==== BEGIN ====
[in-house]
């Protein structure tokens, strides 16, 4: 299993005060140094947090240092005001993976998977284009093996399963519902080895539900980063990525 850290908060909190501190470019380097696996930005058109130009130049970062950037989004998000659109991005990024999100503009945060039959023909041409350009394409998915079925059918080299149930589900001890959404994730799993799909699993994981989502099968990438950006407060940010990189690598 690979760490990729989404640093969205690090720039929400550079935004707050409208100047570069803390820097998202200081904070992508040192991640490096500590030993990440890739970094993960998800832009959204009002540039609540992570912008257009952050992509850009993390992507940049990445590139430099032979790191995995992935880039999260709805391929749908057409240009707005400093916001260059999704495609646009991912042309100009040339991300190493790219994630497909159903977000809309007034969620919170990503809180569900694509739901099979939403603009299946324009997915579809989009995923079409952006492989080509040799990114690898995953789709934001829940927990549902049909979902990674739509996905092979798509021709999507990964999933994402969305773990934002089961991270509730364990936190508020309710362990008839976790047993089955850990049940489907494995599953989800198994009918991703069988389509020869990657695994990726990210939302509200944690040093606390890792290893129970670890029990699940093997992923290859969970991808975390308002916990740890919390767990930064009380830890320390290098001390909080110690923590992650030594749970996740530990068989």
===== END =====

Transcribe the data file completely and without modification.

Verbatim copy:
[in-house]
């Protein structure tokens, strides 16, 4: 299993005060140094947090240092005001993976998977284009093996399963519902080895539900980063990525 850290908060909190501190470019380097696996930005058109130009130049970062950037989004998000659109991005990024999100503009945060039959023909041409350009394409998915079925059918080299149930589900001890959404994730799993799909699993994981989502099968990438950006407060940010990189690598 690979760490990729989404640093969205690090720039929400550079935004707050409208100047570069803390820097998202200081904070992508040192991640490096500590030993990440890739970094993960998800832009959204009002540039609540992570912008257009952050992509850009993390992507940049990445590139430099032979790191995995992935880039999260709805391929749908057409240009707005400093916001260059999704495609646009991912042309100009040339991300190493790219994630497909159903977000809309007034969620919170990503809180569900694509739901099979939403603009299946324009997915579809989009995923079409952006492989080509040799990114690898995953789709934001829940927990549902049909979902990674739509996905092979798509021709999507990964999933994402969305773990934002089961991270509730364990936190508020309710362990008839976790047993089955850990049940489907494995599953989800198994009918991703069988389509020869990657695994990726990210939302509200944690040093606390890792290893129970670890029990699940093997992923290859969970991808975390308002916990740890919390767990930064009380830890320390290098001390909080110690923590992650030594749970996740530990068989």